Figure 1a is a 2D occupancy grid map 10 of an environment, determined by a robot (e.g., a first robot) capable of exploring and moving in a planar space, e.g., on a floor level. The robot is for example equipped with a radar or lidar for range/distance sensing through a laser or ultrasound device. The robot may determine, for example, a 2D occupancy grid map of its environment as depicted. The 2D occupancy grid map gives information about the environment in the plane where the robot observes. The 2D occupancy grid map enables the robot to detect, for example, the presence of walls I furniture 100, and doors I openings 101. The 2D occupancy grid map thus obtained may be sufficient for itself, and enable it to perform simple tasks, such as mopping, or vacuum cleaning.

Figure 1b is a 3D point cloud 11 (or mesh) of the same example environment, determined by a robot (e.g., a second robot) capable of determining its environment in a 3D space. The robot may, for example, be equipped with range/distance sensor(s) as the above mentioned first robot, that may be moved, tilted or rotated as required. Even if multiple robots may use same types of sensor(s), the individual robots may generate different kinds (types, formats) of environment mapping data. The 3D point cloud may be obtained by aggregation of many point cloud slices, each slice being obtained at a different vertical or horizontal position or angle of the sensor(s).

An observation based on (an) optical camera(s) (not shown) may give even further, and/or different, information about the environment. Notably, information about the nature of obstacles, which information is difficult to obtain from the 2D occupancy grid map or the 3D point cloud, such as the presence of human beings, pets, or moveable furniture, which information can be obtained from the optical camera sensor by image processing, possibly coupled to Artificial Intelligence (Al) so that the objects can be classified (e.g., as furniture, a person, a pet, a wall, a window, a door, etc.).

A problem of multi-robot localization exists in the case that there are multiple (heterogeneous) robots that evolve in a same environment. According to embodiments, a robot may be localized quickly and navigate in a region that is not mapped (explored) by itself using environment mapping data obtained from other robots. According to embodiments, mutual localization between robots may be obtained using their individual localization (position) in an aggregated environment mapping, that is the fusion (aggregation) of different (kinds of) sensory data according to each robot’s features and characteristics.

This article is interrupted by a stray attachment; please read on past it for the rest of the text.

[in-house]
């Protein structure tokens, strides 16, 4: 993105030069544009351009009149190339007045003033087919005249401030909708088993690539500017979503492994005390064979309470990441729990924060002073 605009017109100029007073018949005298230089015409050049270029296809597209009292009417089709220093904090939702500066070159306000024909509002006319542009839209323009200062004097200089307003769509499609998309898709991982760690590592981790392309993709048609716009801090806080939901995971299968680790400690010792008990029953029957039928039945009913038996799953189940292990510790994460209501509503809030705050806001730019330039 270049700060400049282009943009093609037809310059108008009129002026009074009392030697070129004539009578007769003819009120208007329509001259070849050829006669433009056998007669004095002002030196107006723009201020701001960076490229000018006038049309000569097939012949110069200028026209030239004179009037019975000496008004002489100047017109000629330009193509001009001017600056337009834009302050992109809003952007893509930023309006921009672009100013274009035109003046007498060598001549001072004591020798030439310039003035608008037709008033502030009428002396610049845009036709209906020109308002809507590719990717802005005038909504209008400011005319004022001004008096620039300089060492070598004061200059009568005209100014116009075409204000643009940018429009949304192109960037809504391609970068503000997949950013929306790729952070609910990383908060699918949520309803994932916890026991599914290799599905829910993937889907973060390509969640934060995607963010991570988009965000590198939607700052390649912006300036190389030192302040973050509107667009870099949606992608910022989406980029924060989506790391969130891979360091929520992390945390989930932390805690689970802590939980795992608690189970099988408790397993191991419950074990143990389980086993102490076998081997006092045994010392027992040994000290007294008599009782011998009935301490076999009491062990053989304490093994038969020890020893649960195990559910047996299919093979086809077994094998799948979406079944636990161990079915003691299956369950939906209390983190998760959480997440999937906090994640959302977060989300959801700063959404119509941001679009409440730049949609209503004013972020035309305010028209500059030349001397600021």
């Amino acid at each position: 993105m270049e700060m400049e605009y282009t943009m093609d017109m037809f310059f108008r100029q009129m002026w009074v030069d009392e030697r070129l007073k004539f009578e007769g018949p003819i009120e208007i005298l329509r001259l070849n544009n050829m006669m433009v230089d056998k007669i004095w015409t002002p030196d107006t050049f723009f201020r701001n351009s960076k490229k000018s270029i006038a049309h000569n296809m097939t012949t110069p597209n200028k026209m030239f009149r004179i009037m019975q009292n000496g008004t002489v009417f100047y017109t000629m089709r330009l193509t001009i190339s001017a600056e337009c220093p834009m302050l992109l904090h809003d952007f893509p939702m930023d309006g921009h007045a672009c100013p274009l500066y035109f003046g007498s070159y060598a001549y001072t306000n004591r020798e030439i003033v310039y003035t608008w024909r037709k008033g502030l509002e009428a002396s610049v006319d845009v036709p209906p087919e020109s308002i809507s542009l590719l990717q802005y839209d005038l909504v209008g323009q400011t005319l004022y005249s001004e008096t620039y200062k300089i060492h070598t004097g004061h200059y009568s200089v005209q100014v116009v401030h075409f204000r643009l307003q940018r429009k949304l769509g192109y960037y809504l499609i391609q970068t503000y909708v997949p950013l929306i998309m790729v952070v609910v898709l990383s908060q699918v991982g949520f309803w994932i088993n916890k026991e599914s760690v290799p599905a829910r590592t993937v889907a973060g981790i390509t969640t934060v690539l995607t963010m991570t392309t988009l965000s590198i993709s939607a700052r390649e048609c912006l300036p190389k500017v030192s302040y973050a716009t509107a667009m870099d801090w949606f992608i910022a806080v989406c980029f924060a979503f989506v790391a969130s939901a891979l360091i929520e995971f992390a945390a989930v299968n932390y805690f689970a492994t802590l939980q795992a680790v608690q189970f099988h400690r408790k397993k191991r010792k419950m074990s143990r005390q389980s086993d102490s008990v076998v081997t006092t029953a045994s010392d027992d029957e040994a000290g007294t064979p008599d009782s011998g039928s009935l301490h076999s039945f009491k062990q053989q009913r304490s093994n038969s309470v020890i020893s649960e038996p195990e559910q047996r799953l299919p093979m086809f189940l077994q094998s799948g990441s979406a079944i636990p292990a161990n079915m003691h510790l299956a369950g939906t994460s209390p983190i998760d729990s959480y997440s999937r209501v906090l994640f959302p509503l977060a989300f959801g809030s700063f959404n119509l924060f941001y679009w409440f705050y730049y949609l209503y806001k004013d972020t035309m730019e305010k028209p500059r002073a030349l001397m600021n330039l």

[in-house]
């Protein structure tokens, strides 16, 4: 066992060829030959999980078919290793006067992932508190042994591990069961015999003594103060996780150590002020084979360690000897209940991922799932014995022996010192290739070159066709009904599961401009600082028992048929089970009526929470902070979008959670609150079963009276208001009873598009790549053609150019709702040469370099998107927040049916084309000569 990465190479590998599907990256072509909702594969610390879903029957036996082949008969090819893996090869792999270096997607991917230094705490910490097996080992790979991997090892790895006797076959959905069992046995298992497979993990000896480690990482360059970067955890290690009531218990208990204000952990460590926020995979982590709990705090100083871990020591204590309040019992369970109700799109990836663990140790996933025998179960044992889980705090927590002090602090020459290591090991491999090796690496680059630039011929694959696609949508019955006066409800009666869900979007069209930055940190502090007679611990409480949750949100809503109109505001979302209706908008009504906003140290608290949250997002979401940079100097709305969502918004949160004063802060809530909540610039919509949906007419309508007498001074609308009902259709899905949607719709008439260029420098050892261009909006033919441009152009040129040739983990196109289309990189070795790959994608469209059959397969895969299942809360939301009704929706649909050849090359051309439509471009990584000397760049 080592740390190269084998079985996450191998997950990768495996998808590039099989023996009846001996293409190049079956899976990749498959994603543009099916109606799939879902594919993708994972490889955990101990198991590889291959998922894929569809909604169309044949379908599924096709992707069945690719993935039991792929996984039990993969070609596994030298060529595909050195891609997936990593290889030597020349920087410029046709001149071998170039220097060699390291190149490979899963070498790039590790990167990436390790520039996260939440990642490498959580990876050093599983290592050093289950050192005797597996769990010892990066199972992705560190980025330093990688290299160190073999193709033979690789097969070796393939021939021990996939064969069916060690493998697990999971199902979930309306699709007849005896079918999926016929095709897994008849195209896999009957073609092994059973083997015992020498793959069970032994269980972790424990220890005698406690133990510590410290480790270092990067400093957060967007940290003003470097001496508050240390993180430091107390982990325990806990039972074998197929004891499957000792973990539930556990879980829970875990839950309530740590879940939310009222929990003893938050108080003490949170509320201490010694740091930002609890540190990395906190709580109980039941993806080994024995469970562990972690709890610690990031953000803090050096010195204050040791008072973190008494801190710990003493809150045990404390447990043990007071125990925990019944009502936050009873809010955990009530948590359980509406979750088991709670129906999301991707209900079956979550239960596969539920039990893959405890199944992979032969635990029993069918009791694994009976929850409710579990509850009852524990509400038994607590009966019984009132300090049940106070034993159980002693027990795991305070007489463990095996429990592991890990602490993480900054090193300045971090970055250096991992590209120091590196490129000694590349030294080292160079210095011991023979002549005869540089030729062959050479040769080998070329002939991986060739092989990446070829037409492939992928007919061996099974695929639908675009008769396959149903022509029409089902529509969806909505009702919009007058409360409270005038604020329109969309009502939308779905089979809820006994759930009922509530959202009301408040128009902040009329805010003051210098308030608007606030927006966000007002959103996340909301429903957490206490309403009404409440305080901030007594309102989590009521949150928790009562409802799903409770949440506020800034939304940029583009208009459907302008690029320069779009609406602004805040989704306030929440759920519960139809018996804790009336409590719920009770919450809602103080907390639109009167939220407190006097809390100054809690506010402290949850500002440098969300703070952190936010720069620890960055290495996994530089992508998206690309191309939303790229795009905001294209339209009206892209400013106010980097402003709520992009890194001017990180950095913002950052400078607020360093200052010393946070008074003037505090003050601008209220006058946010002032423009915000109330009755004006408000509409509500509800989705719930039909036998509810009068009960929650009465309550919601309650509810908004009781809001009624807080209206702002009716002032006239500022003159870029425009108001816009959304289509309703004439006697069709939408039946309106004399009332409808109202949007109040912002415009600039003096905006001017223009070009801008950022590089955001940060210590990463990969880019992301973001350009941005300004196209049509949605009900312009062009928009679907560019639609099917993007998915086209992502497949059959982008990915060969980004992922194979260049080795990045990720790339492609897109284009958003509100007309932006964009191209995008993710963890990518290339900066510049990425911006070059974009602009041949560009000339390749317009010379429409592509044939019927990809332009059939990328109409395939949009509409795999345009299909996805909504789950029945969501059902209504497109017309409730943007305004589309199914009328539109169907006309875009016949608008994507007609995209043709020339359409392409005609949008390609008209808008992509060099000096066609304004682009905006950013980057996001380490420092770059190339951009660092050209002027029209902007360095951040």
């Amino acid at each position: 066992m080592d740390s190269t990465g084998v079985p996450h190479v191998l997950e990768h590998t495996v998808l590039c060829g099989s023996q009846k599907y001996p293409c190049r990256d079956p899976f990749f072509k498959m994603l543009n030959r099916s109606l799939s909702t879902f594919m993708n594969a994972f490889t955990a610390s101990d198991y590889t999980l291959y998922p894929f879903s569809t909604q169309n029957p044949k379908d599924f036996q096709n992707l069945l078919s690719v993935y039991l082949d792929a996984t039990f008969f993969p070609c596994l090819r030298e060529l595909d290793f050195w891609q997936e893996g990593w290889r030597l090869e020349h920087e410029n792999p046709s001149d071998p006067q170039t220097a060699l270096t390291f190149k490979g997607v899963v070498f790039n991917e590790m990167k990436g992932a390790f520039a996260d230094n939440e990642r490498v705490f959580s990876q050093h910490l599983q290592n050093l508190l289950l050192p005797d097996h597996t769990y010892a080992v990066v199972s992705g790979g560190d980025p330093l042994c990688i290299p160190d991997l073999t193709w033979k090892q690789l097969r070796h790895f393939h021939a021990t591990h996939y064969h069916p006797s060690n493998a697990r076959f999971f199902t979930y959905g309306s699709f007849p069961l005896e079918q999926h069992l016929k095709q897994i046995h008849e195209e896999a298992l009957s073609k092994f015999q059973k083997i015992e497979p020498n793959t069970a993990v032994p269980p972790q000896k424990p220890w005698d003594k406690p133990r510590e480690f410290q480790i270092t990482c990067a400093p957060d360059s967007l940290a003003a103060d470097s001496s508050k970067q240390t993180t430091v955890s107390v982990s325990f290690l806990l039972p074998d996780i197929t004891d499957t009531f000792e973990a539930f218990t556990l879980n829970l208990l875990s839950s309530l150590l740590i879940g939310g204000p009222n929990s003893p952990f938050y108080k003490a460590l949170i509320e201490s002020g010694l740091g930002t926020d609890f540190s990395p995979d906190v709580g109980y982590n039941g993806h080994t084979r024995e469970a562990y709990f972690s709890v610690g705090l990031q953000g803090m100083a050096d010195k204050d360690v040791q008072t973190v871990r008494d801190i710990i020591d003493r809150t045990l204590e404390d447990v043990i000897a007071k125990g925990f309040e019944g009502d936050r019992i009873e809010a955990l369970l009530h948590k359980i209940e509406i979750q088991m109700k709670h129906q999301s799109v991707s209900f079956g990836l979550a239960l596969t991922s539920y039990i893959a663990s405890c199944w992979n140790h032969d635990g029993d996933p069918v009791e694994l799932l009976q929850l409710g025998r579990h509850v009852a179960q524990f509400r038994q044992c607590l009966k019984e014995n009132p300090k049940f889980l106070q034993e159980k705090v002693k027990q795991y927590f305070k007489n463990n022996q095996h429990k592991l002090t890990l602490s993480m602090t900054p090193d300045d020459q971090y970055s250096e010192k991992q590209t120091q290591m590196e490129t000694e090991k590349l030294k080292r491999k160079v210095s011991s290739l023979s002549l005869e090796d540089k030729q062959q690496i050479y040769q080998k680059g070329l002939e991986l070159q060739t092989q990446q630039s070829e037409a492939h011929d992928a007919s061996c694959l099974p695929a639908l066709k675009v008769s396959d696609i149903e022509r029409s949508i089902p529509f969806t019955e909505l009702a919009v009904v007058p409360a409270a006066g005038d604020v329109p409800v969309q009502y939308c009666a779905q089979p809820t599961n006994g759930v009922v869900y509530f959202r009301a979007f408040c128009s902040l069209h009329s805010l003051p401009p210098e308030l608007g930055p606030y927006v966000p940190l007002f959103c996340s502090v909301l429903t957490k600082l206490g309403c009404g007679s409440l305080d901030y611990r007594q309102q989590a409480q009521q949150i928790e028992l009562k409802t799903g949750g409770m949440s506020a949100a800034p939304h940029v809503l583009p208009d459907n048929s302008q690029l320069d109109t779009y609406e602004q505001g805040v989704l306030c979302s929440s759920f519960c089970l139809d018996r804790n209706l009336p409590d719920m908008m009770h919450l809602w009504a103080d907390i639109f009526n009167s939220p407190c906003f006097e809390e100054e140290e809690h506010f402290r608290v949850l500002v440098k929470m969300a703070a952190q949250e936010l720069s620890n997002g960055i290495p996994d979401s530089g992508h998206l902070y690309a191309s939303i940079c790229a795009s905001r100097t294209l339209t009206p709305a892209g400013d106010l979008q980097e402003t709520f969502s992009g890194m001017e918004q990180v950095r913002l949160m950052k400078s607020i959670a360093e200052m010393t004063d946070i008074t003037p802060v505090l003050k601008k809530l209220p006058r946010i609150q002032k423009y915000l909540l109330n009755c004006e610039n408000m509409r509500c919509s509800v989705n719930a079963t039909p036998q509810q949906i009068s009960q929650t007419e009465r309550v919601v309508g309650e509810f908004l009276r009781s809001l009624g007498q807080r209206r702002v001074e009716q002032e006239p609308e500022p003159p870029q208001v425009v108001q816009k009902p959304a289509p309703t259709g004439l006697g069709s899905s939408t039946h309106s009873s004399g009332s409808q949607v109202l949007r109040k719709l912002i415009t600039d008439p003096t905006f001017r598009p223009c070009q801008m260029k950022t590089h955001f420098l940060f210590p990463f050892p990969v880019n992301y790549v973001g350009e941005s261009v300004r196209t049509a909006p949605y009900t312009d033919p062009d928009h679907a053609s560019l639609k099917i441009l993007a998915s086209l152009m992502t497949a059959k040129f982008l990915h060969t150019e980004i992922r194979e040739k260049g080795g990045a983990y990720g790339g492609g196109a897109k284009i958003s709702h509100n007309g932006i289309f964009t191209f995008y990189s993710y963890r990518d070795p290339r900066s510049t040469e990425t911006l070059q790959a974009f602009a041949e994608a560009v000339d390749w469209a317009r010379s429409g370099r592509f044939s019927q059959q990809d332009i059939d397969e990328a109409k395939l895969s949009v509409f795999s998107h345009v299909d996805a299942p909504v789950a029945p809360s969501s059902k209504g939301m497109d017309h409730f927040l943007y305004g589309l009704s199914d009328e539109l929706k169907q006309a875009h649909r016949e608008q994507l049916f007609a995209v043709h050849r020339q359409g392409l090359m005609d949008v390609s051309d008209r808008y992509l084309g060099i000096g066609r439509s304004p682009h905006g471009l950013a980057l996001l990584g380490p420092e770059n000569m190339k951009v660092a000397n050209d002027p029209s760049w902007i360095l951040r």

According to embodiments, an aggregated environment mapping is built for a group of (heterogeneous) robots in an environment. According to embodiments, a centralized device may collect individual environment mapping data from each robot, e.g., (a) first environment mapping data (set) from a first device, and (a) second environment mapping data (set) from a second device. The first and the second environment mapping data sets may each relate to a different part (e.g., an area, a region, a space, a room) of the same environment, or to same part of the environment. Possibly the different areas of the environment may be mapped (explored) by multiple (heterogeneous) devices. The environment mapping data is then collected from the multiple devices and is then used to build (construct, establish) an aggregated environment mapping (data, data set) of the environment. The aggregated environment mapping data (set) may be used for different purposes according to embodiments. For example, the aggregated environment mapping data may be used to localize each robot in the environment, and to coordinate tasks (e.g., in the centralized device) to be executed by the different robots. For example, the aggregated environment mapping may be used to transmit the location of one robot to another robot, which may among others be used for mutual localization of robots. For example, the aggregated environment mapping may be used to extract environment mapping data for an individual robot according to the characteristics of the robot in order to complete the environment mapping data of the robot, for example, to complete partial environment mapping data of a robot with environment mapping data of parts of the environment that it did not explore itself. According to embodiments, in order to accelerate the localization, statistical analysis of a robot’s previous locations in the aggregated environment mapping as well as robot’s characteristics may be employed to provide an initial hypothesis of a robot’s location. According to embodiments, the aggregated environment mapping is divided into subsets corresponding to individual parts of the environment, and a subset corresponding to the part of the environment where the robot is localized may be transmitted to a robot including its own localization in the subset.